This guide helps you deploy Magic unto a VPS or a private server. The guide has been tested with Ubuntu 20.04 (LTS) x64, but might work with other Debian based distributions. You will need a VPS instance somewhere, which you can buy at for instance DigitalOcean. You will also need a domain and point two DNS A records to your server’s IP address. Typically these would resemble the following.

We suggest you don’t buy the cheapest VPS droplet from DigitalOcean, but chose at least the one that will cost you $12 per month. Their cheapest droplet simply doesn’t have enough memory to run Magic optimally. 2GB of memory should be enought to host Magic, MySQL, and the frontend dashboard.

Installing Magic

First use SSH to login to your VPS instance. This is typically achieved using something such as the following on *Nix based systems.

ssh root@

The IP address above needs to be the IP address of your VPS. After you’ve executed the above, you’ll be asked for your root password on your VPS instance. Notice, if you are using Windows you can use Putty, and/or if you’re using DigitalOcean you can use their web based terminal interface as an alternative. When you have logged into your VPS you can clone magic.deploy into your VPS server using the following command.

git clone

If the above gives you an error, you might need to install git using the following command and then run the above command again afterwards.

apt install git

When you have successfully cloned this repository, change into the magic.deploy folder using the following command.

cd magic.deploy

The docker-compose.yml file needs to be manually edited to provide your email address, frontend domain, and backend domain, before you execute the docker-compose command. You can do this with the following command.

nano docker-compose.yml

And then look through the file for the following YAML nodes.



In total there are 6 entries you need to change, and the email address needs to be a valid email address you own. The domain needs to be a sub-domain you own where you want to run your Magic installation. When you are done editing the docker-compose.yml file, hold down the CTRL key and click X, then type “Y” when Nano asks you if you want to save the file after you have edited the file, and save it with its existing filename. When you are done execute the following command in your terminal. This installs docker for you, in addition to docker compose.

apt install docker docker-compose

After you have installed docker and docker compose, you have to create a virtual docker network. This is necessary to make sure your containers have a virtual network to communicate with each other.

docker network create nginx-proxy

This command will create a docker proxy network Magic needs to be able to connect all the docker images within your docker-compose file with each other. When you have created the above network, you can start your docker containers using the following command.

docker-compose up -d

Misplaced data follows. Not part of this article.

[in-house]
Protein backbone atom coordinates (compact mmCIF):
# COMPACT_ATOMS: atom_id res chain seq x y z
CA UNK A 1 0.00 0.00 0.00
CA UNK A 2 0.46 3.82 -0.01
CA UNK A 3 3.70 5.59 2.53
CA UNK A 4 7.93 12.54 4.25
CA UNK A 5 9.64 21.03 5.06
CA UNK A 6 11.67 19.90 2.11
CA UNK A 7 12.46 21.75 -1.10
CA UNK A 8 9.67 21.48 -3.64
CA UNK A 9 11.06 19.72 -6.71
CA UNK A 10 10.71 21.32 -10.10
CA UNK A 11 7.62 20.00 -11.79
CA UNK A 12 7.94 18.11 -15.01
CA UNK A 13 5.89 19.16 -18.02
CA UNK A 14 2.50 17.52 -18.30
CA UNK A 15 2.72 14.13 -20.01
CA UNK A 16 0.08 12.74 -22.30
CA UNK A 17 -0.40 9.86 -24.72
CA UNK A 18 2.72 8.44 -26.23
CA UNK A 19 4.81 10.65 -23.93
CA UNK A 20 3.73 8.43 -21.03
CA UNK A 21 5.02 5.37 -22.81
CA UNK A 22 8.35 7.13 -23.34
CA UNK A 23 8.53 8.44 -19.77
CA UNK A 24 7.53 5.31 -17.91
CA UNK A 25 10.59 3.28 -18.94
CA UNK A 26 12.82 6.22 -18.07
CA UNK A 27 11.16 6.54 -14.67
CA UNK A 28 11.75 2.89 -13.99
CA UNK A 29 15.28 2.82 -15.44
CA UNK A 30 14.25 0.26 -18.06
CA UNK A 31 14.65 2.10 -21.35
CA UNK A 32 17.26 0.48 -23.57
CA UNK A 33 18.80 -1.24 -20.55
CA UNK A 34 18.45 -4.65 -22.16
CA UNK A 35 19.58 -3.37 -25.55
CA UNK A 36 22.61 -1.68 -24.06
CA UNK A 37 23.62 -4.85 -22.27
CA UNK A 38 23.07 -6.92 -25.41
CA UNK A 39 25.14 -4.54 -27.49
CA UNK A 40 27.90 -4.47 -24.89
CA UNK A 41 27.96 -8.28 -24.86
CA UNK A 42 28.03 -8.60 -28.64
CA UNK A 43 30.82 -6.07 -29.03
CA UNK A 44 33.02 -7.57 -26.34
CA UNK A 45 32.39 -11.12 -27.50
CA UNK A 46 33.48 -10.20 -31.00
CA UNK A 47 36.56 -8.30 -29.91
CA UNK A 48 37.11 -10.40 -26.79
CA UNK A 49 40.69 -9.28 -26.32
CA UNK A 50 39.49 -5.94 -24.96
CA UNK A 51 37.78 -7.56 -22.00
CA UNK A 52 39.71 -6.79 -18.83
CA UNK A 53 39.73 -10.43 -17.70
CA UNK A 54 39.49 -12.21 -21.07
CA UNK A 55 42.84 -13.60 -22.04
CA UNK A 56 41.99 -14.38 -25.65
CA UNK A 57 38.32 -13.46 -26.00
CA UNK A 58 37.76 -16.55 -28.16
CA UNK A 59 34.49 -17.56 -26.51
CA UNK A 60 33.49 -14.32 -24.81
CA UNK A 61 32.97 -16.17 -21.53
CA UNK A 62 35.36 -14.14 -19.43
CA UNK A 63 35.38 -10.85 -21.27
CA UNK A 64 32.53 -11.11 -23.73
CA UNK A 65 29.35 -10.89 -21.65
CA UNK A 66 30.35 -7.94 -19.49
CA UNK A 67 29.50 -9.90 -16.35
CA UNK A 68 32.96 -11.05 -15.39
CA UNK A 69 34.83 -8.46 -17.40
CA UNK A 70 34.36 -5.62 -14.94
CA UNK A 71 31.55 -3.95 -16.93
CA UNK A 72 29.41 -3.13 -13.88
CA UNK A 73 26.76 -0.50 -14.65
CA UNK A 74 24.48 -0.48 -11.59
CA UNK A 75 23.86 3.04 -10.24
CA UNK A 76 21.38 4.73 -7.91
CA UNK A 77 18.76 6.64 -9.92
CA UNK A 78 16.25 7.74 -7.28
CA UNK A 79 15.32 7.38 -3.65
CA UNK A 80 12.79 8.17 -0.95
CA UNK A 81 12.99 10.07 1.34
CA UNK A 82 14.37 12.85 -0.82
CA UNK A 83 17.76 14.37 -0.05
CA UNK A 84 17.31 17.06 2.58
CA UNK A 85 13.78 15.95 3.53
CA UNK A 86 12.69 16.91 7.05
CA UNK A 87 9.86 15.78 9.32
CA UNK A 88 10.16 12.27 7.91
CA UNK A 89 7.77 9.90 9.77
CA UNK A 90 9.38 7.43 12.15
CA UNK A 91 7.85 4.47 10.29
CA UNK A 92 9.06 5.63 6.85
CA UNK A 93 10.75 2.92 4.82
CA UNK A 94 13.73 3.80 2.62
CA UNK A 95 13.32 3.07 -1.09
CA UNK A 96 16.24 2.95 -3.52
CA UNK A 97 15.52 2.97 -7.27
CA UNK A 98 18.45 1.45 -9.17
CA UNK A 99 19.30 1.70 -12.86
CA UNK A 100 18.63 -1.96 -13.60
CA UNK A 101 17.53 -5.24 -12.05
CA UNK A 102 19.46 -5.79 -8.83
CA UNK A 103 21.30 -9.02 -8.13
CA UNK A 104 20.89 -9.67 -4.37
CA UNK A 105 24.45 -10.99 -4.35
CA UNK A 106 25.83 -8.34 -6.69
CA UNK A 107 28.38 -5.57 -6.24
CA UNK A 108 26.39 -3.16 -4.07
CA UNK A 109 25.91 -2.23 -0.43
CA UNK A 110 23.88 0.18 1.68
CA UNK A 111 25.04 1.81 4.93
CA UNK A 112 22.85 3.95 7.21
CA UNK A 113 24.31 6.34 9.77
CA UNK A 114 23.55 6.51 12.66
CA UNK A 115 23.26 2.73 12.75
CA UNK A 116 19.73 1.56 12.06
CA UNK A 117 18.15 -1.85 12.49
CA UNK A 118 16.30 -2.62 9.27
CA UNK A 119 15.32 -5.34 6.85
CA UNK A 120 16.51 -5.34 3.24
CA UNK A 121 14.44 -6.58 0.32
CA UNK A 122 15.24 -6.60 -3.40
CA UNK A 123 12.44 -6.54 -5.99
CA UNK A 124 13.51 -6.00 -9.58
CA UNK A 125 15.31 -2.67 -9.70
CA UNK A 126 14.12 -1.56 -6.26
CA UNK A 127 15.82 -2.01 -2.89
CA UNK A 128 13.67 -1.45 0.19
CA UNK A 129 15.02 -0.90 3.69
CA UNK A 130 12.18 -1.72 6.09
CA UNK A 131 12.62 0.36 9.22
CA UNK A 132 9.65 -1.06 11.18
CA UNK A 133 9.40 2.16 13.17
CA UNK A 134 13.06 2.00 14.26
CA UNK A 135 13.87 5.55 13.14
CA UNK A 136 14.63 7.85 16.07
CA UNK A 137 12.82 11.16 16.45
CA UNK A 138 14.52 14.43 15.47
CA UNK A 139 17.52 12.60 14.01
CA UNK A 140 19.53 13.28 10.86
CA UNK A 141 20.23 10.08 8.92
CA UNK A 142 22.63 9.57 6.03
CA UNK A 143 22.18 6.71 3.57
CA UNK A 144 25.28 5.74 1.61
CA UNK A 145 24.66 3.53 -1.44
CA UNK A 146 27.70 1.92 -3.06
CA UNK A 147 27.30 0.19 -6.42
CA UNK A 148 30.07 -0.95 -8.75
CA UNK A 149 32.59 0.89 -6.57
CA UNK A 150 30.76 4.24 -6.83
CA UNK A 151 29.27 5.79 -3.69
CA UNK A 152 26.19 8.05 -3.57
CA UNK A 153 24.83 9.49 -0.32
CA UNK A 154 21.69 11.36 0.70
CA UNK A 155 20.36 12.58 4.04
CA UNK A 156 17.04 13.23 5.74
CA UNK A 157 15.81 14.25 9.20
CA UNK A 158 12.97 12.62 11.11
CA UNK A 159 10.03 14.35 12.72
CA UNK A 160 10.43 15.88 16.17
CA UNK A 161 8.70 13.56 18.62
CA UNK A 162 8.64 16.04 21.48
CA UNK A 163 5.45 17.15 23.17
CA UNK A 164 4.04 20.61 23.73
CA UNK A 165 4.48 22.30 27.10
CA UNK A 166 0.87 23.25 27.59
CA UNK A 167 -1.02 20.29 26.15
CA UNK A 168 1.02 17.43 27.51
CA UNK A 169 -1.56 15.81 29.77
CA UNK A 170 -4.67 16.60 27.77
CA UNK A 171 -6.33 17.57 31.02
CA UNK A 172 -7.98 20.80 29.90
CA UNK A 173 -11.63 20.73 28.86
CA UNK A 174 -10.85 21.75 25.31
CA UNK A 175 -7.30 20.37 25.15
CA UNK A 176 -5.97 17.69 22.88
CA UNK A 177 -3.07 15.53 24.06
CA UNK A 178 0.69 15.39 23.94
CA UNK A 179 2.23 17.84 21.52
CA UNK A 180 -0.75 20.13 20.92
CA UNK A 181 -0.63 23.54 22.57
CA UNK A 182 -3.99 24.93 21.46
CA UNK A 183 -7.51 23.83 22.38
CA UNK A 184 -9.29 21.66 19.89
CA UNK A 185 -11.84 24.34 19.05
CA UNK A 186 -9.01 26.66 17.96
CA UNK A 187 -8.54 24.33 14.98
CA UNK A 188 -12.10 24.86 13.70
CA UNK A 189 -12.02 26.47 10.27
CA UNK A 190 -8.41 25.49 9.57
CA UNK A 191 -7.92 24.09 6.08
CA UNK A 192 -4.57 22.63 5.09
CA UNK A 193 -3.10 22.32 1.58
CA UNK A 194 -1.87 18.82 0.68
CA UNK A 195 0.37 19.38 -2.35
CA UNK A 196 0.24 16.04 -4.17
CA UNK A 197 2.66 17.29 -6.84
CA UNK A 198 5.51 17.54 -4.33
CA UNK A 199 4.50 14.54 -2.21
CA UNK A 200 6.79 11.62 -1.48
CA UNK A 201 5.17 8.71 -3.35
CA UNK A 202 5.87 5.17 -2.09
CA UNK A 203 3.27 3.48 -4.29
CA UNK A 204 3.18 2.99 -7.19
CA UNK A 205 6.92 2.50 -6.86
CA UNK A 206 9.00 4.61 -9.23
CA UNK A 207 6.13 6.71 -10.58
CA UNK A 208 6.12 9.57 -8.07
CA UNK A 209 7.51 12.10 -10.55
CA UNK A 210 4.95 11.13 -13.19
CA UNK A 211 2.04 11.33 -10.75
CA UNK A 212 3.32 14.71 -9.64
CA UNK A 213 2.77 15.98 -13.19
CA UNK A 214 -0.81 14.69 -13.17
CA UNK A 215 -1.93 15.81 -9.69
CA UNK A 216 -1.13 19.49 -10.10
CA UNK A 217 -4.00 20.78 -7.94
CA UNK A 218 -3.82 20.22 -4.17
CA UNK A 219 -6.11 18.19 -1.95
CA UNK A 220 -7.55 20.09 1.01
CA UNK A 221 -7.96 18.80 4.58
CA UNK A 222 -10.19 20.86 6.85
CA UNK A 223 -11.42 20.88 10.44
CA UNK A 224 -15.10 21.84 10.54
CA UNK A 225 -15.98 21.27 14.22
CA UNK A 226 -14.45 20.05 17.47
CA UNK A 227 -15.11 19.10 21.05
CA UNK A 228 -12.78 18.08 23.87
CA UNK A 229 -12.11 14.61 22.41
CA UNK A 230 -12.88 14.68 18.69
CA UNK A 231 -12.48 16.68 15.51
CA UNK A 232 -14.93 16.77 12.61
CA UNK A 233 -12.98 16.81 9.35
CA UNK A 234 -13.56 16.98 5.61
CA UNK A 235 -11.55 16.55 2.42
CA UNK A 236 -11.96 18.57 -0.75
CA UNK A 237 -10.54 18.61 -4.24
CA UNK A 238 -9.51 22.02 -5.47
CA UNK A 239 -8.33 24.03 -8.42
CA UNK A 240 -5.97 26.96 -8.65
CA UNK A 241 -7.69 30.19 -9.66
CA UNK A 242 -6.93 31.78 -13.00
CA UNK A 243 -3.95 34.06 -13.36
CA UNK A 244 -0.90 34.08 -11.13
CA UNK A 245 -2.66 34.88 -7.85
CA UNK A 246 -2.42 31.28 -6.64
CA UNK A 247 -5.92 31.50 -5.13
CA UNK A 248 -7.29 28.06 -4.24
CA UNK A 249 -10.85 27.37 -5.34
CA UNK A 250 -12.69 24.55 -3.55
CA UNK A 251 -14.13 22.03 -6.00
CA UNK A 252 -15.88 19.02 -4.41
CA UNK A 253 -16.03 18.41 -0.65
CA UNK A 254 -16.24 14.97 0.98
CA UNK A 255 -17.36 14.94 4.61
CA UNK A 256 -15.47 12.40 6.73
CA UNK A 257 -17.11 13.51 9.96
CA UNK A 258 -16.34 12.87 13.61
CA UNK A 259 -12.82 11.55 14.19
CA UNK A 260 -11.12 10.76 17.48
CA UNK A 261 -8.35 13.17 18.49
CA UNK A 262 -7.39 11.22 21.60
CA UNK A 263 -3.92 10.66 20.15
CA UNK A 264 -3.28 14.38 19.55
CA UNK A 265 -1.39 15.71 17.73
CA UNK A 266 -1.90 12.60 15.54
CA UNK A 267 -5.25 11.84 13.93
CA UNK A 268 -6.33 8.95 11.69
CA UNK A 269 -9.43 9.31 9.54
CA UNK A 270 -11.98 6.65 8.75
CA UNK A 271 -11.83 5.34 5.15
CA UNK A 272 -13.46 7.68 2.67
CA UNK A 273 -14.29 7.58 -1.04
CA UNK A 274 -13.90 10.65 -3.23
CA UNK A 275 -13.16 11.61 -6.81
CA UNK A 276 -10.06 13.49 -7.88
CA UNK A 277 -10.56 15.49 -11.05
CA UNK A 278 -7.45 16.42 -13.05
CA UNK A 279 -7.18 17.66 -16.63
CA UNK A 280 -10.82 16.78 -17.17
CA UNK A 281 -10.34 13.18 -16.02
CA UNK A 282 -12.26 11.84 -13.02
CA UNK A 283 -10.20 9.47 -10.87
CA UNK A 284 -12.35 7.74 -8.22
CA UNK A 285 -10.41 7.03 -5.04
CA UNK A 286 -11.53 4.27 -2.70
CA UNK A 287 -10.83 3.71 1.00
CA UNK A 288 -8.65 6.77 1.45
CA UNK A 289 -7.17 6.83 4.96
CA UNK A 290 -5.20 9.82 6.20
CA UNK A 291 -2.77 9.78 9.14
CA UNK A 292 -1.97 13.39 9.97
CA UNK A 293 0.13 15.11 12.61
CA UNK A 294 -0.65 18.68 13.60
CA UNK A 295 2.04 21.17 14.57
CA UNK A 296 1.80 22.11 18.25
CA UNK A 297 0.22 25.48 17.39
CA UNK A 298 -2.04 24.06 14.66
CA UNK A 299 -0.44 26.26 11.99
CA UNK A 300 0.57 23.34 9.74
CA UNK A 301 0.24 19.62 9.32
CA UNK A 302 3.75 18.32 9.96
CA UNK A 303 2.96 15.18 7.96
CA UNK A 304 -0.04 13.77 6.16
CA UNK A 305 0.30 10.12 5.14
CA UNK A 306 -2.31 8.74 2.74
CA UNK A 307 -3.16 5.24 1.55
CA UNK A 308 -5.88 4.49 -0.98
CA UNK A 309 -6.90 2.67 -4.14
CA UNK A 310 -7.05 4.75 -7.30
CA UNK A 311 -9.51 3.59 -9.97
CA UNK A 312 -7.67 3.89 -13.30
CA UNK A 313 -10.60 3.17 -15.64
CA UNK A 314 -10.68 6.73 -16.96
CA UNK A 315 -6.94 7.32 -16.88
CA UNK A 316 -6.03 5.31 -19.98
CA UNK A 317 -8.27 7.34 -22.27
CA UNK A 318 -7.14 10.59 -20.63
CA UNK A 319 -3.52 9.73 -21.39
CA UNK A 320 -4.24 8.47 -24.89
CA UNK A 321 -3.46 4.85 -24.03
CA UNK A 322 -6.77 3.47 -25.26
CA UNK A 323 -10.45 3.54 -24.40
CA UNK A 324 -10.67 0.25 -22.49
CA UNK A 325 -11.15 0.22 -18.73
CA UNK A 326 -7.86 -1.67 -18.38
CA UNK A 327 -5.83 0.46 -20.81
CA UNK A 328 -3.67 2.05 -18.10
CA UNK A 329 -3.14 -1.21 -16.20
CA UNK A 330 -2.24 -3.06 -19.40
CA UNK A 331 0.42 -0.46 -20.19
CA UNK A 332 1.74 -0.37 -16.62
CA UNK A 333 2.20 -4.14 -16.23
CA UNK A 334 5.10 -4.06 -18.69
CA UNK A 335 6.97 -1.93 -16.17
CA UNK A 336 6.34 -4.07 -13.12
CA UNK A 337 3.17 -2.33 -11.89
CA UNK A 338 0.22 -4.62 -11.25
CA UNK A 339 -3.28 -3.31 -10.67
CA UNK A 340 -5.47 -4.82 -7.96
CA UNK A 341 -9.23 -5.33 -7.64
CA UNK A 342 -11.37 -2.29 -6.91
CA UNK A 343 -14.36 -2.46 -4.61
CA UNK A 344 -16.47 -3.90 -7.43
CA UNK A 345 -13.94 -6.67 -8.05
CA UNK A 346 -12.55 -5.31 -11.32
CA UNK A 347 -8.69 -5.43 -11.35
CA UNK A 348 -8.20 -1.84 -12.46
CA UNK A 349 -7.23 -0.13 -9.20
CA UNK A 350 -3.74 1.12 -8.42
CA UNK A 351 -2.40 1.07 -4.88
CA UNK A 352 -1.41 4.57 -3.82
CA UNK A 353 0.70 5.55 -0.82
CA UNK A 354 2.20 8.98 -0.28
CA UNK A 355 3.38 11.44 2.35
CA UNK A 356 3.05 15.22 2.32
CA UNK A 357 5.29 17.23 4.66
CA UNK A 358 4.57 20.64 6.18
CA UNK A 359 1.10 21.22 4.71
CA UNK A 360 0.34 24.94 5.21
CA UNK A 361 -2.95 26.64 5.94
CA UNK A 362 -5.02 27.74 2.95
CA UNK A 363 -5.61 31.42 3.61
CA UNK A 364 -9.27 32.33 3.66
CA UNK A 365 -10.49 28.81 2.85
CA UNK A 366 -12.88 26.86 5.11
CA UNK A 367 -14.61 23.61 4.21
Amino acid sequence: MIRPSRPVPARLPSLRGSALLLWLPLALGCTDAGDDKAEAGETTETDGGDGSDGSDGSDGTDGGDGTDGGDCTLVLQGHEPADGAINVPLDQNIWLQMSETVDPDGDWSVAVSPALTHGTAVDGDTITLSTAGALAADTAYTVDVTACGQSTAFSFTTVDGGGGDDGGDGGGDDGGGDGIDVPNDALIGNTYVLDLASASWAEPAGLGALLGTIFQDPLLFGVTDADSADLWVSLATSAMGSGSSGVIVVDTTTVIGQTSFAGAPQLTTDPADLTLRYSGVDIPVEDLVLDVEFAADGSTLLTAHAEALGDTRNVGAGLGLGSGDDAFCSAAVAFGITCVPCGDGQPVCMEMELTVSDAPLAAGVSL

The above docker-compose up -d command will start 5 docker containers.

In addition to the above containers, docker will also create several volumes for you. These volumes are necessary to persist changes to the file system for your containers, such that if your containers are stopped for some reasons, and/or you update Magic later, you will keep your changes. The most important volumes that Magic itself relies upon are as follows.

The rest of the volumes are documented in either of the following two container projects that Magic’s internal deployment depends upon.

The first project above creates the nGinx proxy that “routes” requests to the correct container according to the host name specified in your HTTP requests. The second is to install a LetsEncrypt SSL certificate key pair for both your backend and frontend, ensuring you’ve got encrypted HTTPS communication to both your backend and your frontend.

Configuring Magic

You can now visit your frontend domain and setup Magic. As you click the login button, you have to provide Magic with your backend API URL. This is achieved by simply pasting in your backend API URL into the top textbox and click the tab key on your keyboard. If your domain was “”, and you created your DNS records as illustrated above, your API backend URL would be the following.

To configure Magic login with “root/root” and choose mysql as your database type. Do not change any parts of the connection string unless you know what you’re doing. Then provide Magic with a root password, and follow the wizard to the end. This process is similar to the process you follow as you configure Magic locally on your development machine.

Securing your VPS

You might want to install a firewall on your Linux server to further secure your installation. This can be done by executing the following commands in order of appearance.

apt install ufw; ufw allow 80; ufw allow 443; ufw allow 22; ufw enable;

The above will install “Uncomplicated FireWall” on your server, for then to shut off all ports except port 80, 443 and 22. 22 is needed to allow for SSH into your server. In addition, you would probably benefit from making sure your operating system is updated with the latest patches as released by whomever is distributing your particular Linux installation.

Updating Magic

Updating Magic should be fairly straight forward and only requires that you tear down your containers, pull the Magic images from docker hub, and restart your containers using the following.

docker-compose down
docker pull aistamagic/magic-frontend
docker pull aistamagic/magic-backend
docker-compose up -d

The projects is copyright of Aista, Ltd 2021 - 2023